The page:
Minister cuts leave over racing industry revolt
RACING Minister Stirling Hinchliffe is set to cut short his holiday to meet with an alliance of thoroughbred representatives on Tuesday, with the group seeking a commitment of money that can immediately be used to boost prizemoney.
Members from each of the four bodies representing jockeys, trainers, owners and breeders will meet with the Minister and they have also requested that Treasurer Jackie Trad and Premier Annastacia Palaszczuk attend the meeting.
It is uncertain yet whether any representatives from Racing Queensland will be in attendance.
The Minister has been advised that the only way to halt planned industrial action will be with a "satisfactory financial injection immediately into prizemoney", along with ongoing commitments.
Former champion jockey Chris Munce, now president of the Queensland branch of the Australian Trainers' Association, hopes the government will realise how dire the situation has become in Queensland.
"It seems to me (the government) just want mediocre racing up here where we are racing for ribbons," Munce said.
"They have to come back with something for us. I just hope they can see what a dire situation we are in.
"It's got to the point now, with the other states going so well, that it's almost impossible to run a business and survive here. It's just so expensive for owners to race here by way of prizemoney comparisons.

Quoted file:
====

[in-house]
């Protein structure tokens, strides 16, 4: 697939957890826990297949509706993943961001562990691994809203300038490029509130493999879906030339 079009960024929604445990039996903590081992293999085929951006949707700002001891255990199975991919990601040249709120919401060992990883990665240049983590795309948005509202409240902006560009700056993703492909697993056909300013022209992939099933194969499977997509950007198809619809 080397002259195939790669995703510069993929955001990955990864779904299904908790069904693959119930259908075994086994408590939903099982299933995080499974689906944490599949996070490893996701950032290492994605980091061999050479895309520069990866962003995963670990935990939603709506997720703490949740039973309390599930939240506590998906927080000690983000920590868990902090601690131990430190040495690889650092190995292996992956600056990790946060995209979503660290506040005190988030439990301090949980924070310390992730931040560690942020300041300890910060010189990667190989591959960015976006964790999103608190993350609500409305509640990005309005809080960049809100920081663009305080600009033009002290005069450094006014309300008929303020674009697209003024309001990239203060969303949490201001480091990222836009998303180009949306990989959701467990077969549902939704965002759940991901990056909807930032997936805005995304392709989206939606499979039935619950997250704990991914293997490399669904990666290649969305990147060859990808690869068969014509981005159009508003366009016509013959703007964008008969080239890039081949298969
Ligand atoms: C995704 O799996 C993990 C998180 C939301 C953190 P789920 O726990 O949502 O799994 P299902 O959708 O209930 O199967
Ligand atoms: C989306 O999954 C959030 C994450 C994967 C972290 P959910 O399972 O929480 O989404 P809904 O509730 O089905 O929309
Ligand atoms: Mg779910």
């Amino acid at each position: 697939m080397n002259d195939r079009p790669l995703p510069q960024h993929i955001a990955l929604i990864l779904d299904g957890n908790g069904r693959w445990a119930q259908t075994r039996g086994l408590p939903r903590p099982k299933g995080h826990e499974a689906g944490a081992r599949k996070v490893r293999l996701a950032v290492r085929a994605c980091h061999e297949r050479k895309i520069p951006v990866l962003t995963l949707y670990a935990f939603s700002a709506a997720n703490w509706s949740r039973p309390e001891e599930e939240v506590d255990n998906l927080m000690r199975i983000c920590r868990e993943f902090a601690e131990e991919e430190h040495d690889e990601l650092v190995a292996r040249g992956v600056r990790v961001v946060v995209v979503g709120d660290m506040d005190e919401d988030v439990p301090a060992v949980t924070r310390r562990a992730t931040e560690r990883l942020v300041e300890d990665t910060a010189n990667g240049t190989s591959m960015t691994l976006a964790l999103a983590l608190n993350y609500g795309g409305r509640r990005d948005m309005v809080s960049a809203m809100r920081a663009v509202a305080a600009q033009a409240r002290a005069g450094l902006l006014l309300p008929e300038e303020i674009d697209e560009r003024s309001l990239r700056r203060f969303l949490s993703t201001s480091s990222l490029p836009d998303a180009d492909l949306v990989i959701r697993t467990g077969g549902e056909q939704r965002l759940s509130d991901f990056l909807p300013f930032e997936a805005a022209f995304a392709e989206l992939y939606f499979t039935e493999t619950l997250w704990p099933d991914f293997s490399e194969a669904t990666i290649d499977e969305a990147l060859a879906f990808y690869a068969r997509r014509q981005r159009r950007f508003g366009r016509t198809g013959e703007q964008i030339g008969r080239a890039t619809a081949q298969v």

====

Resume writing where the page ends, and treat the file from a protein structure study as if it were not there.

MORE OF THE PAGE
"If nothing happens, businesses are just going to shut down."
Multiple premiership-winning rider Larry Cassidy said jockeys would remain 100 per cent behind the industry's planned industrial action on Cox Plate and Melbourne Cup days if nothing changed in the next fortnight.
"There's disappointment and frustration across the whole industry about the result given to them," Cassidy said.
The already flagging industry is seeking a cash injection from POC receipts. The tax is expected to have a detrimental effect on existing wagering returns to the industry.
Racing Queensland chief executive Brendan Parnell conceded the introduction of the tax would affect overall revenue returned to the control body, over and above the "make good" aspect of the POC deal, pointing to South Australia (which led the country in introducing this tax) as an example.
"I don't believe it will be as extreme as it was in South Australia, because there are significantly more customers in Queensland, but we are expecting a downturn because of it. This will do damage and the finances will be impacted," he said.
"From a short term point of view, the timing is also very poor for Queensland. The next three months are the biggest betting months of the year and we are now an outlier, because New South Wales and Victoria's POC doesn't come in until January 1."